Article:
I concur with Mike and Will (and Dick Hall over at UFO Updates) - excellent work.


Justthetruth said...

I worked for Mr. lovekin in his law office for several years. While there, he asked me to be responsible for sensitive documents pertaining to everything you speak of here. Being a person of integrity, I read the information and then kept it under lock and key until my departure. I did not make copies, take pictures or have any proof they existed other than my reading them. I turned the documents over to a longtime employee there. I had and have the utmost respect for Mr. Lovekin. He is "the real deal".

Anonymous said...

So are you saying he's the "real deal" in the sense that he really did experience what he says he did? Do you have first hand knowledge of his accounts? Or is he the "real deal" in the sense that he's an attorney and a real person? We listen to his testimony and although it does corroborate other testimony (Phillip J Corso) but all the "ummms and ahhhs" do leave, at least me... skeptical.

Unknown said...

Big deal what difference does it make, he was a Brigadier General in service that is not a lie? It makes sense to me if President Roosevelt had some trust issues with the military machine of the day he probably would look to someone high up in the reserves to confine with. Especially if he knew they were killing people for spilling the beans.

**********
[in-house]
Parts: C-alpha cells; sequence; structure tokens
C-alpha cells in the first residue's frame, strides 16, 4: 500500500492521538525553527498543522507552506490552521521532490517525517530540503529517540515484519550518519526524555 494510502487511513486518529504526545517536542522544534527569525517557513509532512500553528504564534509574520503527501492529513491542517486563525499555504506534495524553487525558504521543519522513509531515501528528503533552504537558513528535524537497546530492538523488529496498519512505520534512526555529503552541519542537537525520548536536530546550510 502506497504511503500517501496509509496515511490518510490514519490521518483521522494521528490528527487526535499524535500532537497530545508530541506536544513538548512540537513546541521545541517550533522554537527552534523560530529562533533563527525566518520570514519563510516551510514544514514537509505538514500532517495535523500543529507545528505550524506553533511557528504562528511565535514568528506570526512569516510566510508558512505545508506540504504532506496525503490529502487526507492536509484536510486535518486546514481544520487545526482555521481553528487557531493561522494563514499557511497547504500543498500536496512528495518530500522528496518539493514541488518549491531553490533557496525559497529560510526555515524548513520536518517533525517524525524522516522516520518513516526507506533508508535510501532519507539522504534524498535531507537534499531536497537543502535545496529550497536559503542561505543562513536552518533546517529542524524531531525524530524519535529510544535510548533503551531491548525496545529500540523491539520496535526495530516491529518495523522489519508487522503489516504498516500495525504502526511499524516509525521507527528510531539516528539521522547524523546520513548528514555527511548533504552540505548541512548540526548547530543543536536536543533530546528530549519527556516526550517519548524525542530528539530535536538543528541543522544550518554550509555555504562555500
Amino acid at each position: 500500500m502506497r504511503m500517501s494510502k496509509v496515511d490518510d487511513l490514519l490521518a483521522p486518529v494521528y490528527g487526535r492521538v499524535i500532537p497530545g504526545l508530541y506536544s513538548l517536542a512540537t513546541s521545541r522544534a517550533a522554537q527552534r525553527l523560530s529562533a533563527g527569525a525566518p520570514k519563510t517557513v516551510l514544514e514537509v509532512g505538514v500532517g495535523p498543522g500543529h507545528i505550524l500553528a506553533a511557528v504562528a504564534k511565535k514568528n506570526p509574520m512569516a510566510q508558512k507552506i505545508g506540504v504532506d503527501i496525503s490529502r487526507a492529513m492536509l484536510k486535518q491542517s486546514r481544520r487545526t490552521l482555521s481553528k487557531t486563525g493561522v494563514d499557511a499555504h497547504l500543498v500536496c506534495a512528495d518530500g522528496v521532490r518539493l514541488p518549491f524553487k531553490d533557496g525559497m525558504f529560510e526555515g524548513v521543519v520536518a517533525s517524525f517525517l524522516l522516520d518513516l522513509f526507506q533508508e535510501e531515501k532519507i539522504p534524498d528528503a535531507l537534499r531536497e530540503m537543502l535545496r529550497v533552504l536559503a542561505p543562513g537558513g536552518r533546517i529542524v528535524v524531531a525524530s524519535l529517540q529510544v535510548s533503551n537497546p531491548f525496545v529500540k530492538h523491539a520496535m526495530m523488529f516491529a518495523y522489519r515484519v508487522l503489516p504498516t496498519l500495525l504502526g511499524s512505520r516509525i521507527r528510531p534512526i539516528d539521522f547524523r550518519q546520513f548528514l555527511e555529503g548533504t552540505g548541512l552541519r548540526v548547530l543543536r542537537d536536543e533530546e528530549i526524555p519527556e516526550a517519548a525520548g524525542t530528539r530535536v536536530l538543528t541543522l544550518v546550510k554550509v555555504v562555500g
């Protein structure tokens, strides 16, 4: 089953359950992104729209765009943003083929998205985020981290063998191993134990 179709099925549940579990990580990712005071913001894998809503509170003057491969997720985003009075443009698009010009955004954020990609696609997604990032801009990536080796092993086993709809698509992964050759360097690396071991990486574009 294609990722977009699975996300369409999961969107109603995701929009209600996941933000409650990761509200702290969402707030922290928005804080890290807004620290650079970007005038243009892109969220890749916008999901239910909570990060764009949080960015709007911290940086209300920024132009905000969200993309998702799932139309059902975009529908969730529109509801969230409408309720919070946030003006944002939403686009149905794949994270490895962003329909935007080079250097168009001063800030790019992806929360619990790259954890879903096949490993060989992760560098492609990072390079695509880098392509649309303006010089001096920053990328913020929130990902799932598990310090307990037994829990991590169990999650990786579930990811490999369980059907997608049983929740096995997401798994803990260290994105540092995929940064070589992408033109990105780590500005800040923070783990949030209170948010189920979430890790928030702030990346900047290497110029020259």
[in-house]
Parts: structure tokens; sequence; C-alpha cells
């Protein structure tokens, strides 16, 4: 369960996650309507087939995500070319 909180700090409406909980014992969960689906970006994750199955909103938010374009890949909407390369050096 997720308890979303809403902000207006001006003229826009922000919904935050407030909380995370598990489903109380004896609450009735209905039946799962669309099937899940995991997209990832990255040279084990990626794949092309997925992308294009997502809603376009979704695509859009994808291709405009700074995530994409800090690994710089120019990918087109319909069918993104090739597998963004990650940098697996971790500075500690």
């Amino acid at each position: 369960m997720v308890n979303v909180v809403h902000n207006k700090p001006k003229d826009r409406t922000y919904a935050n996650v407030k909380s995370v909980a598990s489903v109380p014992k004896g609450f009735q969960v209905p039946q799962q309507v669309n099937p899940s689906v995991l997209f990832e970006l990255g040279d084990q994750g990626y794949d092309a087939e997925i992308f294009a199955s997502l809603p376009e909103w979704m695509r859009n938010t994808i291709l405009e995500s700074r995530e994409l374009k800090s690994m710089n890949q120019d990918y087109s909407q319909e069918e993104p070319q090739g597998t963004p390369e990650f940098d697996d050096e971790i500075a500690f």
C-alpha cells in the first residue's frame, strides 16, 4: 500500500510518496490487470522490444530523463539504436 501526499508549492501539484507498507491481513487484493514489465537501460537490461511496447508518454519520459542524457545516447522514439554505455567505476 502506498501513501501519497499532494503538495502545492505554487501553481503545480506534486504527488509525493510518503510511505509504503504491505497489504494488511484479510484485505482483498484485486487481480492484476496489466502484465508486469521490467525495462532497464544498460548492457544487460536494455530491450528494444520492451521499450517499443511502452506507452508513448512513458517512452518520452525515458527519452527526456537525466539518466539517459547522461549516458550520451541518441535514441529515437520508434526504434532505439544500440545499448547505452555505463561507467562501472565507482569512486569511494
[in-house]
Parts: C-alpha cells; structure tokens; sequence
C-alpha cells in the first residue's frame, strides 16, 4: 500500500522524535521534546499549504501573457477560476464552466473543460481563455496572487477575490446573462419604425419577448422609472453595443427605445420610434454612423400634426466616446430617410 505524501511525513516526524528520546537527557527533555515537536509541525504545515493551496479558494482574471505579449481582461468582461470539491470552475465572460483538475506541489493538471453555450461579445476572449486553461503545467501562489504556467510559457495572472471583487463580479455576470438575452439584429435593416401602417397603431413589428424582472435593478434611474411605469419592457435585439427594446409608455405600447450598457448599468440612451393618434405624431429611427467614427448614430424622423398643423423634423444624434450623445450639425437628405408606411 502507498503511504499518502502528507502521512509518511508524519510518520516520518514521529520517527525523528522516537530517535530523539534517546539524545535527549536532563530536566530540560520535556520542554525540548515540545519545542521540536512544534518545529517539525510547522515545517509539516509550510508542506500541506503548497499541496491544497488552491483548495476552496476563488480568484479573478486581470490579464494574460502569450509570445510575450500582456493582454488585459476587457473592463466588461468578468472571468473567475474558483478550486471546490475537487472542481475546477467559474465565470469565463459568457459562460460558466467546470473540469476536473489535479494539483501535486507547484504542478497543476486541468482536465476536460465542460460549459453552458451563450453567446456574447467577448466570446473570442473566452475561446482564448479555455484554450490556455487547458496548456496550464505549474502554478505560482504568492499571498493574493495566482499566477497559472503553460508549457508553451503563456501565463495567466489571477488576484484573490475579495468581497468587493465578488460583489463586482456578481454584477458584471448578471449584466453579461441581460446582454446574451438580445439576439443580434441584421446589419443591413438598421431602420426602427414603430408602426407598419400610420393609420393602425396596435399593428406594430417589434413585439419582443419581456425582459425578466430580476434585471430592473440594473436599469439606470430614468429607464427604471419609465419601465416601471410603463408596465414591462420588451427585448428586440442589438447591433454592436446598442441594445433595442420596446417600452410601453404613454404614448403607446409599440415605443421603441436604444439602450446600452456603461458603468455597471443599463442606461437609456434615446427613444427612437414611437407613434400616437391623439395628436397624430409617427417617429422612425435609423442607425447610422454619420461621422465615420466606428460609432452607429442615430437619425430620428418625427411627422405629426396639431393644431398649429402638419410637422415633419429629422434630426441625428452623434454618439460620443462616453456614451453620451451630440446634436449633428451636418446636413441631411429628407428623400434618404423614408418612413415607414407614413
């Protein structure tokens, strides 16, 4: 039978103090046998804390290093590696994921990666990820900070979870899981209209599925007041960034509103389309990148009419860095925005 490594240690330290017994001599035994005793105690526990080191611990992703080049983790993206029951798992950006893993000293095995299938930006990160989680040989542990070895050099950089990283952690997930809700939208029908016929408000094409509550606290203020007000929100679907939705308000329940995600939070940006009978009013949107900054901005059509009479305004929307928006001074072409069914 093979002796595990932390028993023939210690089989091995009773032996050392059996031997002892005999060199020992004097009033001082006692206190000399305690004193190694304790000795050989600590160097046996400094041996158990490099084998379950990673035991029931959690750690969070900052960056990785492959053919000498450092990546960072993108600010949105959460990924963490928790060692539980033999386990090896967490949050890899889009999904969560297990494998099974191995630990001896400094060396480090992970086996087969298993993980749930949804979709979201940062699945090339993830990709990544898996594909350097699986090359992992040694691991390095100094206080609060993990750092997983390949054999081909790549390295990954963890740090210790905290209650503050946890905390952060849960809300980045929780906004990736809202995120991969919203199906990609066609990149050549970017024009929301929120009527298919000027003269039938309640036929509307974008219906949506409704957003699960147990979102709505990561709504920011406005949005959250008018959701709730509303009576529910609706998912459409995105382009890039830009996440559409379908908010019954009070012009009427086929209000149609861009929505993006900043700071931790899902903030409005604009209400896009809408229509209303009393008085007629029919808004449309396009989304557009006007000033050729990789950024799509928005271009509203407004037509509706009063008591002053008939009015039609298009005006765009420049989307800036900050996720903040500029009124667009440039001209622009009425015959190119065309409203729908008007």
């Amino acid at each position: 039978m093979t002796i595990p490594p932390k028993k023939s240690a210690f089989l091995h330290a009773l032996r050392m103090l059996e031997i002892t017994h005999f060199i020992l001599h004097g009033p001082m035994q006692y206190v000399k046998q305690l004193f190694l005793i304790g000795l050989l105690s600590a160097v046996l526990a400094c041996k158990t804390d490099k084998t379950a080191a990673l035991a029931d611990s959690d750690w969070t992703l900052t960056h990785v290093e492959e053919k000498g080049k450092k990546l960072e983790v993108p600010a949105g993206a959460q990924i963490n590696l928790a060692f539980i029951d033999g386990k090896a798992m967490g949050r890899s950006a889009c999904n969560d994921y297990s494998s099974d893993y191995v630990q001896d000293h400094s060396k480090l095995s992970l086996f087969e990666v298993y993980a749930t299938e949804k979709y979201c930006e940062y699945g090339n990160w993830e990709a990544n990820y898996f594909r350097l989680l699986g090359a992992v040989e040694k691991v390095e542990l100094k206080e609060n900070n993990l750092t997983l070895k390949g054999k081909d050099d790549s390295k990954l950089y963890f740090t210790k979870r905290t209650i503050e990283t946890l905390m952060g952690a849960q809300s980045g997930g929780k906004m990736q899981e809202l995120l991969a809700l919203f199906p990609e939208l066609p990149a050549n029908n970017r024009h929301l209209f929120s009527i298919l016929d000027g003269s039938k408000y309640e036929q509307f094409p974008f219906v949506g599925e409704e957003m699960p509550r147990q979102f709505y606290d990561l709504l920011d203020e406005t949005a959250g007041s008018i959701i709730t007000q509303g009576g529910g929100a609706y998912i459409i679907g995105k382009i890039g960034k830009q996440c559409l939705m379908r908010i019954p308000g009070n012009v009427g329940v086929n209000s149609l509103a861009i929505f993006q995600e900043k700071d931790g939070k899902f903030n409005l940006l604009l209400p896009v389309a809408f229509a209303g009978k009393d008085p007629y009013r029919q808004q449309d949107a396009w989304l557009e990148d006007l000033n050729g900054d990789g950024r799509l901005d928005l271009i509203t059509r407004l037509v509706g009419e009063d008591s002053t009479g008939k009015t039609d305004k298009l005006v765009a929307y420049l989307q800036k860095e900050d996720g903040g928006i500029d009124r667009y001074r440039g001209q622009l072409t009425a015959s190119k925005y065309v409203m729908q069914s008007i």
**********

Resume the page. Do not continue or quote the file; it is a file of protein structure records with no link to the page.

KRandle said...

All -

This argument about his military rank is something of a red herring. Google State Guard Association of the US and see what you get. I was commissioned a major general in that organization, which means that I filled out their application and sent in the money. But these organizations are, for the most part, civilian that operate under the obscure umbrella of state militias that were much more important in the 19th century. Most are not recognized for anything and are not part of the planning for National Guard or military operations and in some states are seen as an annoyance rather than a force multiplier.

So, Roosevelt was not involved (you mean Eisenhower) and at that time Lovekin was a mid-level member of the ASA and Eisenhower would not be talking about of turn with someone not cleared to know that specific information. During WW II as they planned for the invasion of Normandy, Eisenhower fired a couple of generals for speaking out of turn.

Corso was not telling he truth about what he had seen and done and Lovekin's tale has no more validity than did Corso's.